Posted 20 March, 2012 OBI BLOG
In the current economic climate, landlords and tenants are increasingly eager to protect their position when it comes to tenant’s break options. Landlords are identifying ways of invalidating notices with tenants keen to ensure that notices are served correctly. Two recent cases have highlighted the lengths parties are willing to go to and the importance of understanding the terms of your lease.
The first case highlights the importance of the conditionality of the break clause – that the tenant is to give vacant possession of the premises to the landlord, when the lease is terminated.
What amounts to ‘vacant possession’ in these circumstances has been well illustrated in a recent case before the Courts – NYK Logistics Limited v Ibrend Estates BV (2011). Here, the tenant served notice to exercise a break clause in their lease of warehouse premises. That clause required the tenant to give vacant possession on the break date. The landlord commissioned a schedule of disrepairs, for which the tenant was liable under the lease. Two days before the break was to be effective, the parties met on site to review what works remained to be done. The landlord said that it would send someone to collect the keys, although in fact no one was sent. At that stage, the premises were clear of the tenant’s fixtures, fittings and stock. The tenant’s contractors undertaking the repair works did not complete them until six days after the break date.
The Court held that vacant possession in the break clause had to given by midnight on the designated date and not a minute later. ‘Vacant possession’ means that the premises should be empty of people and that, in this case, the landlord was able to assume and enjoy immediate and exclusive possession, occupation and control of the premises. The tenant had remained in occupation by virtue of its contractors remaining on site to complete the repair works. The fact that the landlord could have made use of most of the premises or that the tenant could have pulled its contractors off the site at a moments’ notice were not relevant. Nor were the statements made by the landlord that it would send someone to collect the keys binding or sufficient to waive its entitlement to vacant possession.
Furthermore, a recent High Court case highlights how difficult it can be for tenants to operate a conditional break clause. In the case of Avocet Industrial Estates LLP v Merol Ltd and Tudor Rose International Ltd the tenant sought to exercise a break clause which contained a condition that the break notice would have no effect if, at the break date, any payment due under the lease had not been paid.
The landlord claimed that the tenant had breached this condition by failing to pay interest due under the lease relating to a number of previous late payments of rent. The landlord had not made any demands to the tenant for payment of this interest when it arose.
The Court held that, whilst being “somewhat of a trap” for the tenant, payment of the interest was due under the terms of the lease and therefore the break notice was of no effect. In reaching its judgment the Court also noted that the lease did not require the landlord to serve a notice demanding the interest when it fell due, and that the tenant was able to calculate the interest owed without any real practical difficulty.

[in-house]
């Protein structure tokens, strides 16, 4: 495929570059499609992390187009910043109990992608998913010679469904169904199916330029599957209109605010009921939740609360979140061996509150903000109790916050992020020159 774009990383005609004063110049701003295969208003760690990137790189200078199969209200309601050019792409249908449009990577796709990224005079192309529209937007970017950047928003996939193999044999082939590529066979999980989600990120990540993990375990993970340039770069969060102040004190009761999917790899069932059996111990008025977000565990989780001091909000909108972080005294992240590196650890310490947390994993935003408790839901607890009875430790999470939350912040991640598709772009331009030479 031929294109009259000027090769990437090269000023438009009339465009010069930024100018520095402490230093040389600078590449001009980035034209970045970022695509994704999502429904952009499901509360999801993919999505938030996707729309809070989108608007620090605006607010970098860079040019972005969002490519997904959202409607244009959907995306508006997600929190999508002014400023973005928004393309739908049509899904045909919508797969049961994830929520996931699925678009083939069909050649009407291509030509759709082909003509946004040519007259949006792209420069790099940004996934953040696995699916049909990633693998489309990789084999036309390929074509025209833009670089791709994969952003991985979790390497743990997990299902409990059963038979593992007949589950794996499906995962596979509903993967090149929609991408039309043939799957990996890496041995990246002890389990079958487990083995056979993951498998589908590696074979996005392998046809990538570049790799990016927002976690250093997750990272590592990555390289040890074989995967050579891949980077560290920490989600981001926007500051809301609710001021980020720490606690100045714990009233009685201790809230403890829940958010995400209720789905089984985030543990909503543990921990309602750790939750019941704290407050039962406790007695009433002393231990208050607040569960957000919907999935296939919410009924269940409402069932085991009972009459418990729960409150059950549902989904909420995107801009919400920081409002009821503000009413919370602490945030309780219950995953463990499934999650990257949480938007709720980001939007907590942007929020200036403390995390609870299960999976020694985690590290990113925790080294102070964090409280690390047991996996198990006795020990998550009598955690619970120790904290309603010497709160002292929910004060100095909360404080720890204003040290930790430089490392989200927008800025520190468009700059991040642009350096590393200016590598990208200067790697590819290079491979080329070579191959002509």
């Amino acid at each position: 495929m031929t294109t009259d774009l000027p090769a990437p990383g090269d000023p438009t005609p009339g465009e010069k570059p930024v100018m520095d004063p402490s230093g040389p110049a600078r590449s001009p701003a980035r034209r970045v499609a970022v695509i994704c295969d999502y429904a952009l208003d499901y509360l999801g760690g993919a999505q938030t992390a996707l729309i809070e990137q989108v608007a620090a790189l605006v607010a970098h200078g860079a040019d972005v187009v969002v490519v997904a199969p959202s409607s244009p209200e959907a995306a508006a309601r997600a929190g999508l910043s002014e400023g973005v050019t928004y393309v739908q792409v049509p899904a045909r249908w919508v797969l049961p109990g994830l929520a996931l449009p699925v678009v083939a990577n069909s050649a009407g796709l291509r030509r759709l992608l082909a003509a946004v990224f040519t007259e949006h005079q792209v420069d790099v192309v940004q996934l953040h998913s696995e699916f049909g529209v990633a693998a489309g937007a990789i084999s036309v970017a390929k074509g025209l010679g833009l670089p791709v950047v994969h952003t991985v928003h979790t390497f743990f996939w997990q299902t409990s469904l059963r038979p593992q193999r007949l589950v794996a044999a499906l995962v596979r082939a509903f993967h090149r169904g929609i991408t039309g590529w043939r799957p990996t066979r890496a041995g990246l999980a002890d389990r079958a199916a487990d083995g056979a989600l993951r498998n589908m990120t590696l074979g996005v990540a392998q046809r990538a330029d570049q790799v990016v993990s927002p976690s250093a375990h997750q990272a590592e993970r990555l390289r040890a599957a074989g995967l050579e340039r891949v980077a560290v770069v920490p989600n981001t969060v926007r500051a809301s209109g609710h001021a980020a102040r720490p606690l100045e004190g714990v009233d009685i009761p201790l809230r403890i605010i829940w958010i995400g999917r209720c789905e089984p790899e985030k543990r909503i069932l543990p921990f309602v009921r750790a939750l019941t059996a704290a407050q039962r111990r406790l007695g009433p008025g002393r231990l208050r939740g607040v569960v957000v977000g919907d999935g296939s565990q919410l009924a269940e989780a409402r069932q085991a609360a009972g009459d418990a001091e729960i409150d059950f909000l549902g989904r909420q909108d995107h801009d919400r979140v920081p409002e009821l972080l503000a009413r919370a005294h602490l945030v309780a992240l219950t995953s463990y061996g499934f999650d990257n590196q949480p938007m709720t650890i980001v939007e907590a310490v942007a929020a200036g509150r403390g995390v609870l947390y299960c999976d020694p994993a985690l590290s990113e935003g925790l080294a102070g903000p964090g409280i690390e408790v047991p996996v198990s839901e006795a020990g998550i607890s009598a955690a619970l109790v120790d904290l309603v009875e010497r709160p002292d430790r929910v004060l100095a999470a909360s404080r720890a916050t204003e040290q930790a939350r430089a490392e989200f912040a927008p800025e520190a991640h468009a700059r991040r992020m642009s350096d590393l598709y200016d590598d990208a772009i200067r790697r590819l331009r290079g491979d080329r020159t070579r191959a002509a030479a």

However, a significant factor in this case was the Judge’s finding that at the break date the landlord had not known that the tenant had been mistaken when it had previously written to the landlord stating that it believed that it had paid all sums due under the lease. The landlord only acquired knowledge of the outstanding interest after the break date had passed, when it had obtained legal advice as to whether the break notice could be challenged. The Court stated that if the landlord had known of the tenant’s mistaken belief on or before the break date, and had deliberately kept silent, then the landlord would have been barred, by reason of estoppel, from relying on the tenant’s non-payment of interest to defeat the break notice.
Courts have shown a willingness to apply “business common sense” when considering whether tenants have provided the requisite information in break notices. Avocet highlights the need for landlords to avoid making any express representations as to whether or not the tenant has complied with the conditions of the relevant break clause. I would always recommend that careful consideration should be given to whether all such conditions have been met before accepting a tenant’s purported break and read the lease!
Let’s take a step back from this though, if you know your tenant well and understand their needs and requirements you can pre-empt litigious action. Consider the above cases: in my opinion there are other options available to both the landlord and tenant. As a landlord if you have a strong understanding and knowledge of your tenant and realise that they may be looking to exercise their break option, take the opportunity to discuss this with them. It may work in your favour and the tenant may surprise you. For example, the above tenants may have been looking to action their breaks to move into larger premises, or even just to relocate to a smaller suite which you may own within your portfolio. Early discussions about this could provide you with the option to retain the tenant on more advantageous lease terms.
Many landlords stick their head in the sand when it comes to tenant’s break notices and hope that the occupier will just miss the break notice period. I’m not advocating highlighting the break option to the tenant, but constant dialogue with them will help to keep surprises to a minimum and will ensure that you can proactively manage your property portfolio.